South Africa needs to embrace new power technologies, not only to save us from Eskom’s load shedding


The traditional first column of the year is usually a prediction of the events and trends to expect this year. I’ll give it to you in a sentence, then focus on the unfortunate reality in South Africa where the tech we need to focus on is somewhat more prosaic but infinitely necessary: solar.

As promised, this year the big tech trends will be the ever-growing usefulness of the mobile ecosystem, the advent of faster network speeds (especially 5G for mobile), the continued growth of artificial intelligence (AI), the ongoing connection of things to the internet (most sensors that measure them), the rise of electric vehicles and autonomous driving cars, and, hopefully, cheaper internet in Africa.

The technology that all South Africans are likely to be most keen to learn about, embrace and, hopefully, install in their own homes (and businesses) is solar. In case anyone needed reminding, buy the fourth day of the year, Eskom was already in load-shitting mode. (Past tense: load-shat.) This renaming of the rolling blackouts is my personal contribution to the Eskom-weary lexicon in South Africa.

The biggest threat to business, and personal sanity, this year is going to be power supply and how to resolve this. If anything, we’ve learnt over the last few years, Eskom simply can’t be taken at its word about the state of its own generating capacity. And it’s making a fool of anyone who tries to reassure us otherwise. President Cyril Ramaphosa promised us that there would be no load-shitting before January 13th.

As one twit on Twitter correctly interpreted it: “#Loadshedding is the debit order you forgot about”.

The only way out of this mess, let’s be rational and honest, is to stop relying on Eskom – at the very least as the primary source of our power. Africa has an average of 300 days of sunshine a year. President Jacob Zuma was partly right about us needing nuclear power to supplement the country’s energy mix, but as usual, he got it wrong. The nuclear reactor is in the sky, beaming sunshine down on us every day. We just need the photovoltaic panels and batteries to capture it and reuse it. The coal-fired electricity grid costs Africa an estimated $21bn a year. What a waste.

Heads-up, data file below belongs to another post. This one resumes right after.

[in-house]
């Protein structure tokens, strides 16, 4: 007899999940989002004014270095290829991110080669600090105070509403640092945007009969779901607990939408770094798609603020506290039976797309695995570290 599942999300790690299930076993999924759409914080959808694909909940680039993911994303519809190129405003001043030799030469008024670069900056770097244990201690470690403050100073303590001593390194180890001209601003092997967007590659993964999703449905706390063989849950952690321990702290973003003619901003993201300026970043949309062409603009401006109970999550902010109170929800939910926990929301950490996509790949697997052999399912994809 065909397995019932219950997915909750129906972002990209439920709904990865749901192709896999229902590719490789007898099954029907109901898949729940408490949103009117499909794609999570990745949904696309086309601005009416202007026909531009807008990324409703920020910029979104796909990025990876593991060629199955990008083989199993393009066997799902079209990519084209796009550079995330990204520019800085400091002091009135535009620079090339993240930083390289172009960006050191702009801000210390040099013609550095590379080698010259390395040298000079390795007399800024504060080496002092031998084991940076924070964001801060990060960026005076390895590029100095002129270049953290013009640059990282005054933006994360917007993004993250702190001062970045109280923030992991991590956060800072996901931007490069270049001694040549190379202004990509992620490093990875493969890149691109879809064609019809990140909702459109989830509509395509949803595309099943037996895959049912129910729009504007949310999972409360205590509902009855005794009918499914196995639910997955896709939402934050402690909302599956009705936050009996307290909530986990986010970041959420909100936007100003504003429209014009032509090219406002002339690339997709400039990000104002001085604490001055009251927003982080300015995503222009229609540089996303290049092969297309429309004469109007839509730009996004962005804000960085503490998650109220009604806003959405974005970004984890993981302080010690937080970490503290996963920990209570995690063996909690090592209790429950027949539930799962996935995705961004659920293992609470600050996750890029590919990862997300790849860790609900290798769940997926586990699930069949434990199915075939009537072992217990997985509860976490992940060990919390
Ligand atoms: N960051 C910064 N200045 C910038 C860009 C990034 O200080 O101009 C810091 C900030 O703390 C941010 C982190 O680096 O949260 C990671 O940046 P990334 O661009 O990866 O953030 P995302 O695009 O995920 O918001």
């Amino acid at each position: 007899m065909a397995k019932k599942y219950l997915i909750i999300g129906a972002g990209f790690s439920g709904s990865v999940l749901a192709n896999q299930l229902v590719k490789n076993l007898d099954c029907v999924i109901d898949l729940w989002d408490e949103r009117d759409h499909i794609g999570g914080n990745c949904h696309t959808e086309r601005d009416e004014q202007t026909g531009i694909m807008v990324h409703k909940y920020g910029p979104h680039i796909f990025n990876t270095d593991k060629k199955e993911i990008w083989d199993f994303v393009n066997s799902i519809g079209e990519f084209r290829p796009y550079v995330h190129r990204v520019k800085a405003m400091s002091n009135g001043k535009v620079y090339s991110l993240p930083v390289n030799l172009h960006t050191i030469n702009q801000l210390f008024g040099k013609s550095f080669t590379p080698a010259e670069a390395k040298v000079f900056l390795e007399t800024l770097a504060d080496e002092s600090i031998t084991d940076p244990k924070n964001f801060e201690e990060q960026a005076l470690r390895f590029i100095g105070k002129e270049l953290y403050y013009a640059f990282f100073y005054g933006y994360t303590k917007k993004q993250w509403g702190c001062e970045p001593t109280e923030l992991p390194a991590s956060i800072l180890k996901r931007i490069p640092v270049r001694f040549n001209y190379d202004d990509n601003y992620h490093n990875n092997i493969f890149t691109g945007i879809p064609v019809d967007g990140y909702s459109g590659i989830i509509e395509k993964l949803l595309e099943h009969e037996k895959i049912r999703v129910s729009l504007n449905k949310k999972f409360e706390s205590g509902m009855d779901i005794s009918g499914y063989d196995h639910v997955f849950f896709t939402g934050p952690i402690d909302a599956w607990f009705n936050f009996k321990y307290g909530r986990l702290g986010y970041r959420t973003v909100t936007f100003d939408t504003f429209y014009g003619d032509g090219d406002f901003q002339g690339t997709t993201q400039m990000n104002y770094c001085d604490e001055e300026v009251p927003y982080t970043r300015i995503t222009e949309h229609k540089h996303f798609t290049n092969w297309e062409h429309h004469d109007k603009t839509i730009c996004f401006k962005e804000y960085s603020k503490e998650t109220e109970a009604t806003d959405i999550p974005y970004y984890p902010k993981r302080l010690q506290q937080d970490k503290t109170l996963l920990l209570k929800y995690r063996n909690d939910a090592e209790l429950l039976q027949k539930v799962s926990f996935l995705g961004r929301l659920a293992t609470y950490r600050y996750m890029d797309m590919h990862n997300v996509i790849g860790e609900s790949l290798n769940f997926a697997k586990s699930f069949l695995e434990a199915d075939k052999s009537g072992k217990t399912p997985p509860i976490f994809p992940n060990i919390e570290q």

I predict this is the year that home-sized solar installations take off in South Africa. Although it should be encouraged by government, and tax incentives offered, don’t expect it to happen. Mining minister Gwede Mantashe could increase the solar supplied to the grid by signing agreements for independent power producers to offer their power into the grid, but the former mine union boss is as stuck in the past as the rest of the government – which looks to our coal-powered past – and is terrified of upsetting the unions. A few tens of thousands of militant unions members are effectively holding 58-million South Africans to ransom by refusing to accept the reality that energy production will eventually move to recyclable sources.

As I told an overseas-based friend on Saturday night, the roar of generators in my neighbourhood is the real sound of Ramaphosa’s New Dawn.

* Shapshak is editor-in-chief and publisher of Stuff (


About Author

Toby Shapshak is editor-in-chief and publisher of Stuff, a Forbes contributor and a Financial Mail columnist. He has been writing about technology and the internet for 20 years and his TED Global talk on innovation in Africa has over 1,5-million views. He has written about Africa's tech and start-up ecosystem for Forbes, CNN and The Guardian in London. He was named in GQ's top 30 men in media and the Mail & Guardian newspaper's influential young South Africans. He has been featured in the New York Times. GQ said he "has become the most high-profile technology journalist in the country" while the M&G wrote: "Toby Shapshak is all things tech... he reigns supreme as the major talking head for everything and anything tech."

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